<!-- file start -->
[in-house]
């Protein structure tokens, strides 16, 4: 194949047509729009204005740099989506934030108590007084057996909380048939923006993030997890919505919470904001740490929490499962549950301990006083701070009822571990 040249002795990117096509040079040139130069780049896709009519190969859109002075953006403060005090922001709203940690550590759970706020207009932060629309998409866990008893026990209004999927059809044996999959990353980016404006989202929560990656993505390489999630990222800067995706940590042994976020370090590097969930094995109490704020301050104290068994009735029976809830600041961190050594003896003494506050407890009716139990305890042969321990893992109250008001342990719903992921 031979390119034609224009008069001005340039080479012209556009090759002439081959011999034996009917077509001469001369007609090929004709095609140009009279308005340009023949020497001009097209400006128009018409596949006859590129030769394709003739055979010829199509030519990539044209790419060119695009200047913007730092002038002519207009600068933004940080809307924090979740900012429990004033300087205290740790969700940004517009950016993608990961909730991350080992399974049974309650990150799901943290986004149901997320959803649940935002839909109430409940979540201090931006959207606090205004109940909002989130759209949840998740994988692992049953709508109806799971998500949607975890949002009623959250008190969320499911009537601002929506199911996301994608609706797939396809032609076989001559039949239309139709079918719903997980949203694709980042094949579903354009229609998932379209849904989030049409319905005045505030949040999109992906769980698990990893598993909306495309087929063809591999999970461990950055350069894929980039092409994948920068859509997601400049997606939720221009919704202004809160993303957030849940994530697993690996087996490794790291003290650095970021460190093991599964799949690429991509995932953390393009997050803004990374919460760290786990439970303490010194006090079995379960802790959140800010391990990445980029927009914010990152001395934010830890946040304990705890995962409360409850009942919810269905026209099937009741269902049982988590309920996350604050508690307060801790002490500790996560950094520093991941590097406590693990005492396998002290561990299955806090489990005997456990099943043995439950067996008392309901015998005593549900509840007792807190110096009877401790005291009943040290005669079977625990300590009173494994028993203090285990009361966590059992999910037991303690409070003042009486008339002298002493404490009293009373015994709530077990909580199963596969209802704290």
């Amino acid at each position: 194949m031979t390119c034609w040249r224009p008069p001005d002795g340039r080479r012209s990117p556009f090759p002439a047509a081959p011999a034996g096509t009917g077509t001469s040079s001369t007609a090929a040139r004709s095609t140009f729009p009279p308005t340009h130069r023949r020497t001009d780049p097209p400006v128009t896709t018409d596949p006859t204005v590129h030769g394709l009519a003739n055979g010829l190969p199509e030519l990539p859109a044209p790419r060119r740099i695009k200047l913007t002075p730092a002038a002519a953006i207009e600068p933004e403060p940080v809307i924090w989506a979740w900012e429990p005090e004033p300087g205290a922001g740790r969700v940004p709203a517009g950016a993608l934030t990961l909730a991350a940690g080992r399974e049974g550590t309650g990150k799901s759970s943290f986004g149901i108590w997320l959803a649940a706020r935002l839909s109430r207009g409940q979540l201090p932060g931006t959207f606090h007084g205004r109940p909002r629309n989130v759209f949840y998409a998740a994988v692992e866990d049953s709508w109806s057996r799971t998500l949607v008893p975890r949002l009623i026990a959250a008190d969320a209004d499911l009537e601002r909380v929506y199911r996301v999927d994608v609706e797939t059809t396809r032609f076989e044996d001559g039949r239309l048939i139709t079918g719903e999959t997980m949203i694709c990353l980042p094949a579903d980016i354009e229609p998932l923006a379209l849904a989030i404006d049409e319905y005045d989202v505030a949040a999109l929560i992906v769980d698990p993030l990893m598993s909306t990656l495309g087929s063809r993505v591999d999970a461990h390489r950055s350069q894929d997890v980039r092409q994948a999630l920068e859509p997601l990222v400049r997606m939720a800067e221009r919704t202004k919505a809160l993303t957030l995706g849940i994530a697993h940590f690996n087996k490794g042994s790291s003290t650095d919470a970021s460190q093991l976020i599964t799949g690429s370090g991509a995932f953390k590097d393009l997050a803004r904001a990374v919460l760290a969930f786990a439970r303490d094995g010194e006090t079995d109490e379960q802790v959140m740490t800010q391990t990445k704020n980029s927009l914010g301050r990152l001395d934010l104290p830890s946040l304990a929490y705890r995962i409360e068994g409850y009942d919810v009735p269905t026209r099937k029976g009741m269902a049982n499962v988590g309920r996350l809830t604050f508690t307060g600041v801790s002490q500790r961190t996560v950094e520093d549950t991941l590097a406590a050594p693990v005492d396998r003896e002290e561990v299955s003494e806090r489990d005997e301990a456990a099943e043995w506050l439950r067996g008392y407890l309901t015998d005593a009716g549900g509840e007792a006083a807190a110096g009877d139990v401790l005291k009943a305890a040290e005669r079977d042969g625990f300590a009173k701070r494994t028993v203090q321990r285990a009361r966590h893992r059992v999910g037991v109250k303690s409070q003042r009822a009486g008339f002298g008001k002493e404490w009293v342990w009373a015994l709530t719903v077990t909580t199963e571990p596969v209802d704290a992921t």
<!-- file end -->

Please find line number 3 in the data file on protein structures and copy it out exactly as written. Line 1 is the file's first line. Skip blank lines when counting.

């Amino acid at each position: 194949m031979t390119c034609w040249r224009p008069p001005d002795g340039r080479r012209s990117p556009f090759p002439a047509a081959p011999a034996g096509t009917g077509t001469s040079s001369t007609a090929a040139r004709s095609t140009f729009p009279p308005t340009h130069r023949r020497t001009d780049p097209p400006v128009t896709t018409d596949p006859t204005v590129h030769g394709l009519a003739n055979g010829l190969p199509e030519l990539p859109a044209p790419r060119r740099i695009k200047l913007t002075p730092a002038a002519a953006i207009e600068p933004e403060p940080v809307i924090w989506a979740w900012e429990p005090e004033p300087g205290a922001g740790r969700v940004p709203a517009g950016a993608l934030t990961l909730a991350a940690g080992r399974e049974g550590t309650g990150k799901s759970s943290f986004g149901i108590w997320l959803a649940a706020r935002l839909s109430r207009g409940q979540l201090p932060g931006t959207f606090h007084g205004r109940p909002r629309n989130v759209f949840y998409a998740a994988v692992e866990d049953s709508w109806s057996r799971t998500l949607v008893p975890r949002l009623i026990a959250a008190d969320a209004d499911l009537e601002r909380v929506y199911r996301v999927d994608v609706e797939t059809t396809r032609f076989e044996d001559g039949r239309l048939i139709t079918g719903e999959t997980m949203i694709c990353l980042p094949a579903d980016i354009e229609p998932l923006a379209l849904a989030i404006d049409e319905y005045d989202v505030a949040a999109l929560i992906v769980d698990p993030l990893m598993s909306t990656l495309g087929s063809r993505v591999d999970a461990h390489r950055s350069q894929d997890v980039r092409q994948a999630l920068e859509p997601l990222v400049r997606m939720a800067e221009r919704t202004k919505a809160l993303t957030l995706g849940i994530a697993h940590f690996n087996k490794g042994s790291s003290t650095d919470a970021s460190q093991l976020i599964t799949g690429s370090g991509a995932f953390k590097d393009l997050a803004r904001a990374v919460l760290a969930f786990a439970r303490d094995g010194e006090t079995d109490e379960q802790v959140m740490t800010q391990t990445k704020n980029s927009l914010g301050r990152l001395d934010l104290p830890s946040l304990a929490y705890r995962i409360e068994g409850y009942d919810v009735p269905t026209r099937k029976g009741m269902a049982n499962v988590g309920r996350l809830t604050f508690t307060g600041v801790s002490q500790r961190t996560v950094e520093d549950t991941l590097a406590a050594p693990v005492d396998r003896e002290e561990v299955s003494e806090r489990d005997e301990a456990a099943e043995w506050l439950r067996g008392y407890l309901t015998d005593a009716g549900g509840e007792a006083a807190a110096g009877d139990v401790l005291k009943a305890a040290e005669r079977d042969g625990f300590a009173k701070r494994t028993v203090q321990r285990a009361r966590h893992r059992v999910g037991v109250k303690s409070q003042r009822a009486g008339f002298g008001k002493e404490w009293v342990w009373a015994l709530t719903v077990t909580t199963e571990p596969v209802d704290a992921t």